Should it not surprise us then that the Bible, “the greatest story ever told,” should have elements of both? That a theme or an image or event that seemed to have one significance early in the story should come to full blossom to another in its climax? But that it would also lead us so powerfully to a quest? To unanswered questions? Is it not fitting that Revelation, the final book in the canon, should be so littered with Old Testament imagery that the only way to really understand it is to start over at the beginning of the narrative, when God created the heavens and earth that came to renewal at the close of Revelation?

Before moving on we should note however that progressive revelation is not quite the same as an evolved revelation. It does not mean that what is said early in the story evolves or changes as the story progresses. As we will see, what can be considered a type will go unmentioned for nearly the entire canon before it gets picked up again. It does not go through changes. It is simply planted, germinates, then blossoms in its full splendor later on. It also does not mean that God will say one thing early in the narrative, change his mind, and say something later. While some skeptics want to say that the Bible will often contradict previous statements, I am fairly convinced that this is simply not the case, and I have never been presented with any veridical examples of it. (The examples are often given by those of very little education in material they are addressing, following a total lack or even explicit rejection of study of the historical, cultural, theological and linguistic contexts of the passage, based on inexcusably shallow interpretations of the ENGLISH text, and without any awareness of their own ineptitude.)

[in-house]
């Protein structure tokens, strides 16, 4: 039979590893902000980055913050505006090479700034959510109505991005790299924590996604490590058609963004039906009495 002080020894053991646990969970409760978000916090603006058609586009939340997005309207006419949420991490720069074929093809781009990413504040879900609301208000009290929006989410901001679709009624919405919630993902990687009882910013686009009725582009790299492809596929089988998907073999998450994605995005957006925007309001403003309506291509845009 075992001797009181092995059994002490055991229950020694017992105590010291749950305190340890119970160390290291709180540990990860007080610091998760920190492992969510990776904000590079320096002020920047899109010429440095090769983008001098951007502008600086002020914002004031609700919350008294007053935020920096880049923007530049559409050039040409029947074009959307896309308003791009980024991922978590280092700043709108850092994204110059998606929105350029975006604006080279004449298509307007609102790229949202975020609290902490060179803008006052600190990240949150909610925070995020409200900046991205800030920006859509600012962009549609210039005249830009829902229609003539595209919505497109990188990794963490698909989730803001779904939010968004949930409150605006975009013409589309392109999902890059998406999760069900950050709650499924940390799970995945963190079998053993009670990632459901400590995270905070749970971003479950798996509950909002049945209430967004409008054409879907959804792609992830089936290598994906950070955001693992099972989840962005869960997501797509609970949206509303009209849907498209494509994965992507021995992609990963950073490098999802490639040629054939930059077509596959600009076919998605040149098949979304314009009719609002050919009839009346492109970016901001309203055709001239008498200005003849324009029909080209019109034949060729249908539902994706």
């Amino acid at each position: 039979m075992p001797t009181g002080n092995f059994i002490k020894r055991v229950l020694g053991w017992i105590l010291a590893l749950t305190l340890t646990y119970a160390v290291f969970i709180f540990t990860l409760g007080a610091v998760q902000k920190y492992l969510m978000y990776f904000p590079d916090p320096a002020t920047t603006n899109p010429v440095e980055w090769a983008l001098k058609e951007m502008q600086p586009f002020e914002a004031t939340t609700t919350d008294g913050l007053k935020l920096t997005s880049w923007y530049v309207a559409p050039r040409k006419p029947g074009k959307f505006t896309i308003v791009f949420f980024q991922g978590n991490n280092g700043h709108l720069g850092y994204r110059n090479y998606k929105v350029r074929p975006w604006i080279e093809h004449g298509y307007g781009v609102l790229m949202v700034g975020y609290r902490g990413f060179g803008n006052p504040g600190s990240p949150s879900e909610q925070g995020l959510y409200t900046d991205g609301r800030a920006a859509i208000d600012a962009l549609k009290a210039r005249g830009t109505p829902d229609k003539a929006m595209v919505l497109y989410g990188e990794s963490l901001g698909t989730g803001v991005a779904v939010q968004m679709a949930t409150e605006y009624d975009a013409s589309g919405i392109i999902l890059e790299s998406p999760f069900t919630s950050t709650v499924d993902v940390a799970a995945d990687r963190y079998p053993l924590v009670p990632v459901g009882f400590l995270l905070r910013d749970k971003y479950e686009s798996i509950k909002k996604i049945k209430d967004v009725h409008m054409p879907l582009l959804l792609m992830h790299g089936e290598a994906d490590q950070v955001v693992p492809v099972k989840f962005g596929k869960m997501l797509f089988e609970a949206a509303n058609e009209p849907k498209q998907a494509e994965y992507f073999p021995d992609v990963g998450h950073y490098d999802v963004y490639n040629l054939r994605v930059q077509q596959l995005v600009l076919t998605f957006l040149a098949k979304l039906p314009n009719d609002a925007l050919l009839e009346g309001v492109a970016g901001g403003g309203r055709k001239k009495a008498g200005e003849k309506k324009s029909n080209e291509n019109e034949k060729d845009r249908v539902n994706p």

Sensus Plenior

Sensus plenior (SP) in Bible is actually a kind of umbrella category for the other terms that will follow as they are more specific applications of SP. Sensus plenior is a latin term that means, literally, “fuller sense” or “deeper meaning” and is used to refer to those passages that speak of a person(s), event, or theme that has an immediate meaning in its original context but that looks beyond them to a fuller or deeper realization, recapitulation, application or resolution in a future person(s) or event. While some definitions treat these meanings are primary and secondary meaning, I find these categories to be less than helpful since the secondary (plenary) meaning often has a more weighty importance in the overall scope of the Bible.

SP is often expressed in terms of typology, theme-resolution, and double fulfillment. Here I will only be giving a brief definition of each followed by an example or two for each. I recognize that entire books can and have been written on these issues and that the extent to which we should observe each of these in Scripture is hotly debated, and thus am under no delusion that the remainder of this section will be a sufficient treatment of these topics. What I am hoping for however is simply to present the concepts as they will be employed in our later discussion of Jesus’ statements in Matthew 24 and other passages we will explore.

Two major expressions of SP are typology and double fulfillment. (There are others such as theme fulfillment, metaphor, etc. but we are only concerned to address these two here.)